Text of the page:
The thymus is vestigel organ that exists in the upper anterior mediastinum draped over the great vessels and superior aspect of the heart from the thyroid gland to the mid-heart level. Its function is largely in immunological development largely prior to birth. As its functional importance is lessened, it begins to atrophy, roughly at 6 to 9 months of age. By 20 years of age, the thymus is fairly small and in the majority of patients there is minimal tissue by 40 years of age. Several disease processes can occur within thymic tissue; including cancer, hyperplasia, the presence of foreign active tissues such as the thyroid, parathyroid and germ cell tissue, remnants stem or multipotent cells that may develop into defined tissues such as eye, bone, cartilage, hair etc.. The most common reason for removal of the thymus is to evaluate and diagnose masses or nodules within the thymic gland suspicious for cancer. Historically the thymus removal or thymectomy was performed in the same fashion as heart surgery, by median sternotomy or by thoracotomy, incisions in the midportion or on either side of the chest. As a result, patients would remain hospitalized for 5 to 10 days and would not return to work for 6 weeks, not being able to lift any more than 10 pounds for that period of time.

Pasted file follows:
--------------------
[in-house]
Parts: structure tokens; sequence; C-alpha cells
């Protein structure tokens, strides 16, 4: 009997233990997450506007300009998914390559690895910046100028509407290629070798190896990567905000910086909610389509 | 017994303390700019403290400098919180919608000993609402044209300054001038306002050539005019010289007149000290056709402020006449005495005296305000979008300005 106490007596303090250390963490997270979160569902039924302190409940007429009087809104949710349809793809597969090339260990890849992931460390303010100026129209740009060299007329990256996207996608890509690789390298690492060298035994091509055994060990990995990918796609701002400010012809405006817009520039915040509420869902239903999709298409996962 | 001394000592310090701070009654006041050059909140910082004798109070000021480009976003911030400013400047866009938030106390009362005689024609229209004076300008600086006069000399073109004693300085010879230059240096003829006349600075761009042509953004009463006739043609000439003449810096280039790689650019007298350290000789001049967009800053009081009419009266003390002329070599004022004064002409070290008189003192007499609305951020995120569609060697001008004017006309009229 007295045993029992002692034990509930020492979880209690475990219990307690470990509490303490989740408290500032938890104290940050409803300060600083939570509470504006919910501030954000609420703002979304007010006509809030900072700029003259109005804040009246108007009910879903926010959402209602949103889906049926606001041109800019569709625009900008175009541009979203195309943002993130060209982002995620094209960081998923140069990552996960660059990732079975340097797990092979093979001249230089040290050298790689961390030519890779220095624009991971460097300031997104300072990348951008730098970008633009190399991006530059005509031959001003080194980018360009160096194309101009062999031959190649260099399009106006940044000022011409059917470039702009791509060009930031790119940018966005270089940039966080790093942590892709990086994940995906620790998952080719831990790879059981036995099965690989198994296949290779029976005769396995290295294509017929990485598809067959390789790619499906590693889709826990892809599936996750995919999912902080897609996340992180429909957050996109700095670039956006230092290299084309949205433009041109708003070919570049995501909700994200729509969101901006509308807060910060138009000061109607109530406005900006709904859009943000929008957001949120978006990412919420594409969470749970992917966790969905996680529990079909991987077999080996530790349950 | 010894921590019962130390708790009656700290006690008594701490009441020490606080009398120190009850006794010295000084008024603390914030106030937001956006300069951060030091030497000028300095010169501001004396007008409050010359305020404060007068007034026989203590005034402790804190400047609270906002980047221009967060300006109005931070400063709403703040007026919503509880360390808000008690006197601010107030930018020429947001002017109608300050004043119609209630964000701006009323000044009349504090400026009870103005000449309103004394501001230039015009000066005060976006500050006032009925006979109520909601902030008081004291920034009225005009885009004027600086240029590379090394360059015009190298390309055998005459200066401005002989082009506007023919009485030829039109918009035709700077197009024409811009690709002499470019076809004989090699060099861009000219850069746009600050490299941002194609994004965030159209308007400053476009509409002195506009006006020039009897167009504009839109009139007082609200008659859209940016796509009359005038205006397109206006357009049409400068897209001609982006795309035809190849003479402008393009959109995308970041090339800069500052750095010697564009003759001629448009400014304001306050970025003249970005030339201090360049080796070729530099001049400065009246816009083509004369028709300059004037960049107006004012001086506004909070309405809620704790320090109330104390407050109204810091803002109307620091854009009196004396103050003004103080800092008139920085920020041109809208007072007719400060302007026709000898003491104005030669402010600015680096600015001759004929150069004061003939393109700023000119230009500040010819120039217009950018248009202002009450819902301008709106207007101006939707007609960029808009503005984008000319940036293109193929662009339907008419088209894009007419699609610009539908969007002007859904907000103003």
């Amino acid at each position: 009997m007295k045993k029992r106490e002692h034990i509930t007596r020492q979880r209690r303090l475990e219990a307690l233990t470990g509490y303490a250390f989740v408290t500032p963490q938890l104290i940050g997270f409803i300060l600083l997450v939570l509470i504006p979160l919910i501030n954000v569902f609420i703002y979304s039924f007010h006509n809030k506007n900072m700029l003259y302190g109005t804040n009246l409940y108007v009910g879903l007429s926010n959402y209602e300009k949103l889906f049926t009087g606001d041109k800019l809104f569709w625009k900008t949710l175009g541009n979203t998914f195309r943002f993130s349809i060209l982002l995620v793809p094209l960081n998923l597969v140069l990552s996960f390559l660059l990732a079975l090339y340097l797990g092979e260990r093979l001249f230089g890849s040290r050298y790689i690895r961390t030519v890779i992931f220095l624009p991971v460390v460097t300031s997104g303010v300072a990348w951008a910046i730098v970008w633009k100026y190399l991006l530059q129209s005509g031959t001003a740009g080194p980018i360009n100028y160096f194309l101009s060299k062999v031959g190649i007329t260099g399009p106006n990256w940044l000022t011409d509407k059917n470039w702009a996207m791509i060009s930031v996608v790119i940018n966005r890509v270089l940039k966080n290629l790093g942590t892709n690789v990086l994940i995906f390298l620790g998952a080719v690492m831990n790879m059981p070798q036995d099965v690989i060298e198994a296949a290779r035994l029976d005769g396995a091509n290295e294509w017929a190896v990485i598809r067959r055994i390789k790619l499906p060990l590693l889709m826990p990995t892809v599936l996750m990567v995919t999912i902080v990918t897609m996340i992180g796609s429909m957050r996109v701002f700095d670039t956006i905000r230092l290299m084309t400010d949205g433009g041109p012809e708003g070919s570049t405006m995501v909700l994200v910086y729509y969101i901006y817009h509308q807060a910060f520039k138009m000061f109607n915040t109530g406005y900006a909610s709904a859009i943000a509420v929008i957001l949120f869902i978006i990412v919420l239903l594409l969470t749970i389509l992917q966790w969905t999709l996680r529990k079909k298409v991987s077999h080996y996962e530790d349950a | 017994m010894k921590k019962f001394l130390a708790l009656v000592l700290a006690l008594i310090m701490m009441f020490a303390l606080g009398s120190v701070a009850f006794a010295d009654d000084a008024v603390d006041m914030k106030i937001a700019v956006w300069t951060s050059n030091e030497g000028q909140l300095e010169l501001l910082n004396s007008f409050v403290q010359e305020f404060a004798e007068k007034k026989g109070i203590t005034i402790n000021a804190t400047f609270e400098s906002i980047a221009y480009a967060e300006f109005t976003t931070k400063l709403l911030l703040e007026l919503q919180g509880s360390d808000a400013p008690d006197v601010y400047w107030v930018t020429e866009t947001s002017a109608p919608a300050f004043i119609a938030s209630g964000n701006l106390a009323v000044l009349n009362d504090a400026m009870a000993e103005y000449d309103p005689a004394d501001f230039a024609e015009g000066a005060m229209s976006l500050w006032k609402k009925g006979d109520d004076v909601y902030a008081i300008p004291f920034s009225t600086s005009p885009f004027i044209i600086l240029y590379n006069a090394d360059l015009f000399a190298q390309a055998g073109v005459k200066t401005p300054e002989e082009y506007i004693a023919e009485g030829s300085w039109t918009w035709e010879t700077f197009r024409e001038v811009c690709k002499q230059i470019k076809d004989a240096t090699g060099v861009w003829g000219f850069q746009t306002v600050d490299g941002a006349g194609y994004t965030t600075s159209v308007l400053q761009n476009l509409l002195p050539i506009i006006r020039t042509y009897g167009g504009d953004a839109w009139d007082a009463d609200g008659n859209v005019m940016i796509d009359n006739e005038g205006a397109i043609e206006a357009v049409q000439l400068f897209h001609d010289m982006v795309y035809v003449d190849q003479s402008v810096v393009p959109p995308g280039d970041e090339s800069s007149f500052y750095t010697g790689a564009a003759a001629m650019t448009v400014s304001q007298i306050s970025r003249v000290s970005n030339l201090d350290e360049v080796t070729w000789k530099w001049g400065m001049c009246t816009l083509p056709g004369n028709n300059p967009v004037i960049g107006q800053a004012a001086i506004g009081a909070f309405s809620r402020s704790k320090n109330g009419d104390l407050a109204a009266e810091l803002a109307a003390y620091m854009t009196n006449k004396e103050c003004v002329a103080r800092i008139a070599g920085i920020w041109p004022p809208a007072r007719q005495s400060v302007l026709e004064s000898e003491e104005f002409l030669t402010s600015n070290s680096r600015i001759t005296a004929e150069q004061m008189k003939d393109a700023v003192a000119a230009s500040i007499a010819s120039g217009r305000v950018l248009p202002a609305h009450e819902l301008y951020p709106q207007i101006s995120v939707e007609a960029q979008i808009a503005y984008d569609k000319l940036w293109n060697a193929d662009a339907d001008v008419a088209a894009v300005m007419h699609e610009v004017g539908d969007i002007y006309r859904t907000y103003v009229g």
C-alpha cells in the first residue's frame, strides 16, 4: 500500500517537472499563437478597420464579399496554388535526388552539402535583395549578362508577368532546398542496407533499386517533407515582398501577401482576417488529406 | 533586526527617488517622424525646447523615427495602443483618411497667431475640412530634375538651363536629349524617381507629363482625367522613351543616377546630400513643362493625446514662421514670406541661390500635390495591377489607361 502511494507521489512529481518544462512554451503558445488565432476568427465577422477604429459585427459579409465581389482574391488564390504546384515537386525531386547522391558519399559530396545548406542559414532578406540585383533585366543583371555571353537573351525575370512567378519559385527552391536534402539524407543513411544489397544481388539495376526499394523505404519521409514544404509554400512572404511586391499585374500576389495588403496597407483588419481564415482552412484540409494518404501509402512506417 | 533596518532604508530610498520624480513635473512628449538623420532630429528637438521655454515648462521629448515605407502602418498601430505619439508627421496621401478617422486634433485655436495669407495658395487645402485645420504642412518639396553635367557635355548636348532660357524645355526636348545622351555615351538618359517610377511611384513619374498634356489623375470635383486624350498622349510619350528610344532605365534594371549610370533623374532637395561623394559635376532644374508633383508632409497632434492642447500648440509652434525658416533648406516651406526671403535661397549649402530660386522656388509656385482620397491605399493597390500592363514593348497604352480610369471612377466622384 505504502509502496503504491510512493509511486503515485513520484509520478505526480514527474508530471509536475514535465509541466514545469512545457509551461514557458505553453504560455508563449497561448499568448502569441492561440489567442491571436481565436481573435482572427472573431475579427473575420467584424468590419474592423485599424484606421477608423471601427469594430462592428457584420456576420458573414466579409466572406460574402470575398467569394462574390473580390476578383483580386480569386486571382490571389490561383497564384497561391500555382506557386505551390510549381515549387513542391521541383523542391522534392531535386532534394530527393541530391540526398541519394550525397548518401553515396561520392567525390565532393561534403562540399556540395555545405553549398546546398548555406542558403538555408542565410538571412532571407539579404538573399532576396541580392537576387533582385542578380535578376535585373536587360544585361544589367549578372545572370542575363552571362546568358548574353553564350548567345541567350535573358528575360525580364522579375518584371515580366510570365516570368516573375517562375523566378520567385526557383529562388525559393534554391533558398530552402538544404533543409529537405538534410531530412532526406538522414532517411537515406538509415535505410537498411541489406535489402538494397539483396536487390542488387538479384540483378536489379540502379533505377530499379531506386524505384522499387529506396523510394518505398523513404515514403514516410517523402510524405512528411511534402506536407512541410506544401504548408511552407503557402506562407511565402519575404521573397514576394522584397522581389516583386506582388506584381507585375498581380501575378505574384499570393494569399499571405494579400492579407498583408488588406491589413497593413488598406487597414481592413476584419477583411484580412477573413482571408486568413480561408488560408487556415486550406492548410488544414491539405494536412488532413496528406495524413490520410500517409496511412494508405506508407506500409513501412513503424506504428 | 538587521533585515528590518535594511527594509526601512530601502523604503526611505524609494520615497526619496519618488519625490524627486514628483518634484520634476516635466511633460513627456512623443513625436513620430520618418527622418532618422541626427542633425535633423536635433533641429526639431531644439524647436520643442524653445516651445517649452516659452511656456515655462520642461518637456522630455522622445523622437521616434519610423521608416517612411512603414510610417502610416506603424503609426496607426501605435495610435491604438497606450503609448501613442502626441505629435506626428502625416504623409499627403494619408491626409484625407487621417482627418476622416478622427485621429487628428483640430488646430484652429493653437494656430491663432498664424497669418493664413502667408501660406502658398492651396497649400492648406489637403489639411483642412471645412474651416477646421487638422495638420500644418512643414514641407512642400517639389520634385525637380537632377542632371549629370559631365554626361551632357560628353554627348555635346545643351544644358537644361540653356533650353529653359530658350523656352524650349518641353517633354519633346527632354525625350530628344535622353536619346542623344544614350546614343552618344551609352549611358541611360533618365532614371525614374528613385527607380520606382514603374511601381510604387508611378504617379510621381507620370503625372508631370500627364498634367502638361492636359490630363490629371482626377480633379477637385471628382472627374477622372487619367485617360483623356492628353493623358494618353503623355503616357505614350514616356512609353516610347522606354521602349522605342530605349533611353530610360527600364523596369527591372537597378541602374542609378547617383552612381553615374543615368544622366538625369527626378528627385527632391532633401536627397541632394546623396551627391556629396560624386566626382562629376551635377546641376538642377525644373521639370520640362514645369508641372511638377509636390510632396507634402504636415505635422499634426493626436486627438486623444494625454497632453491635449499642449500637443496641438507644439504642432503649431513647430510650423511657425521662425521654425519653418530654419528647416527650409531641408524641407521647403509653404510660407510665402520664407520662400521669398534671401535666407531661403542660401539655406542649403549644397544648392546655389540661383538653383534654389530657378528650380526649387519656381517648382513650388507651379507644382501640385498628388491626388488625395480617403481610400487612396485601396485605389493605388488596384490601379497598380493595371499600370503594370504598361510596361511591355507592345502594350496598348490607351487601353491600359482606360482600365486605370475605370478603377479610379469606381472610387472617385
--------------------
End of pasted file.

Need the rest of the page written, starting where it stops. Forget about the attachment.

The presence of myasthenia gravis is another common reason for thymectomy. Since the early 1900s the correlation between thymic pathology and myasthenia symptoms, weakness with repetitive use, has been recognized. Basic science discoveries have found that the thymus is an important organ in the initiation and potentially perpetuation of the disease. The resultant development of antibodies directed against the post synaptic endplate acetylcholine receptors results in gradual and persistent destruction so that the clinical presentation of weakness continues to worsen until the patient is unable to breathe or perform any of the simple routine daily tasks. In any patient, this is a devastation, but the typical patient is female in their 20s to 40s, the prime of their lives. Numerous medications have been developed to control, but not arrest, the symptoms. Approximately 10% of patients will spontaneously go into remission regardless of the management.